Converting from linear displacement to angular displacement for the two images, Equation 3 calculates the displacement angle as:
For typical human vision, the angular resolution is 1 arc minute, or one-sixtieth of a degree. Most displays use 60 pixels per degree (ppd) as a criterion for display resolution. When the angle given by Equation 3 is less than one-sixtieth of a degree, the double image is no longer visible to the driver.
The displacement angle can also be converted into a number of pixels with Equation 4, assuming that the resolution is 60 ppd:
Figure 1-9 graphs the relationship between the number of pixels and the VID, where the thickness of the glass (t) is assumed to be 5.5 mm. When = 60 degrees (or the slope of the windshield is approximately 30 degrees), the displacement of the double image is 1 pixel (1/60 of a degree) when the VID is 13 m, which is the limit of typical human vision resolution.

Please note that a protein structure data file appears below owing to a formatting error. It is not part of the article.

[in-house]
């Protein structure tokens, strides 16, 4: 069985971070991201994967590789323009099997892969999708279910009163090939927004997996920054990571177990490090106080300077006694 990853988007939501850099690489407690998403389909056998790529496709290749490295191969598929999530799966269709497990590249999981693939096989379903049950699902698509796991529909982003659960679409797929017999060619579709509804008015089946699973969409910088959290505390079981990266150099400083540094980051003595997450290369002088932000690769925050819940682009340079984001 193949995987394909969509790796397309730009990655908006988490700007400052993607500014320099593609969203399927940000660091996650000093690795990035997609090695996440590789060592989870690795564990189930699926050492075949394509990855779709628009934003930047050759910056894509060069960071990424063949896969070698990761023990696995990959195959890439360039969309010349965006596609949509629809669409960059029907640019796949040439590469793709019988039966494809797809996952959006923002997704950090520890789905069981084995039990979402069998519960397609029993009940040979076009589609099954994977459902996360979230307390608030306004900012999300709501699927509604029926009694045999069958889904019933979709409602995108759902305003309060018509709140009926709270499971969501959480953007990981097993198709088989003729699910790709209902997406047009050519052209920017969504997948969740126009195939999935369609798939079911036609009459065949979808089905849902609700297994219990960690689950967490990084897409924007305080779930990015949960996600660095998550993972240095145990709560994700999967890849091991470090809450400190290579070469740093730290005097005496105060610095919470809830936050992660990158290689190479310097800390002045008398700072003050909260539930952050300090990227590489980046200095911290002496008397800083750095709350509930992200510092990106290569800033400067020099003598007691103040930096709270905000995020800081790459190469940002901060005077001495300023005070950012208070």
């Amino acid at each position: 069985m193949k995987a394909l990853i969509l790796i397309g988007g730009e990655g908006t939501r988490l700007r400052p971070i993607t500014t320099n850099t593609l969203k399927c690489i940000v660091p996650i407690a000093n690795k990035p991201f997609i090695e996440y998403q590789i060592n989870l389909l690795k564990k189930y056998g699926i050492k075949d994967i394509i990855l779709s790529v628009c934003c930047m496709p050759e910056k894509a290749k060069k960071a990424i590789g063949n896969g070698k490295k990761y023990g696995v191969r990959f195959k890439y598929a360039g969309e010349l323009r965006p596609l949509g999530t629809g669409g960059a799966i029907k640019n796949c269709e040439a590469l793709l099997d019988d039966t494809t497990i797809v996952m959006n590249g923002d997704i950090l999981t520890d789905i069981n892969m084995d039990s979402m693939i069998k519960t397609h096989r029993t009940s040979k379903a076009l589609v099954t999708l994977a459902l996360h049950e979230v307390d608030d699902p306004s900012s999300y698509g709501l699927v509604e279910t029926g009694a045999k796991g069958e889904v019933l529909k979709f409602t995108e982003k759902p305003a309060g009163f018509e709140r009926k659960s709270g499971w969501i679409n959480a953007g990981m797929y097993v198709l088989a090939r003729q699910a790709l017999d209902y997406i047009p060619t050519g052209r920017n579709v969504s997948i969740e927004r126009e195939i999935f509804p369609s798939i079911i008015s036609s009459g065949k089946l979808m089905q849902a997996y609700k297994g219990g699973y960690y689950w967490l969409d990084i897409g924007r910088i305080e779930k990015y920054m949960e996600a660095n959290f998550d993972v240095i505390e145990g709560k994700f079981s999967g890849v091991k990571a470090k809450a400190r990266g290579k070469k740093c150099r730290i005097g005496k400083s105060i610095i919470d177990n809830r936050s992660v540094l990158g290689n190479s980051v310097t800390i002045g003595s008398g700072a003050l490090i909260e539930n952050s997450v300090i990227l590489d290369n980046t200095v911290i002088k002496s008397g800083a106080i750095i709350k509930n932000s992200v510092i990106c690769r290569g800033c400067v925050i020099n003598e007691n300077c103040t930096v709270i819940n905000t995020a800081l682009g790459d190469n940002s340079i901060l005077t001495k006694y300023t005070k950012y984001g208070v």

Therefore, when the VID is longer than 13 m, there is no need for a wedge film to remove the double image. Using a longer VID makes it possible to potentially eliminate the wedge film, reducing system complexity and cost.
A longer VID in an AR HUD system can result in a better user experience and lower system cost. A longer VID will result in less eye fatigue, a negligible parallax effect when the driver moves their head or eyes, better fusion between AR information and real-world objects, and the elimination of wedge film and eye-tracking requirements.
The optimal VID is between 12 m and 15 m. This VID range makes it possible to fuse virtual images with the real world. The benefit diminishes if the VID increases beyond this recommended range.
A longer VID does negatively impact HUD systems with traditional optical designs, however, by creating a solar load challenge. The white paper, DLP® Technology: Solar Loading in Augmented Reality Head-Up Display Systems, has a detailed discussion on solar load challenges in HUD designs. HUDs adopting DLP technology can tolerate much higher solar loads and enable long VIDs without any thermal issues.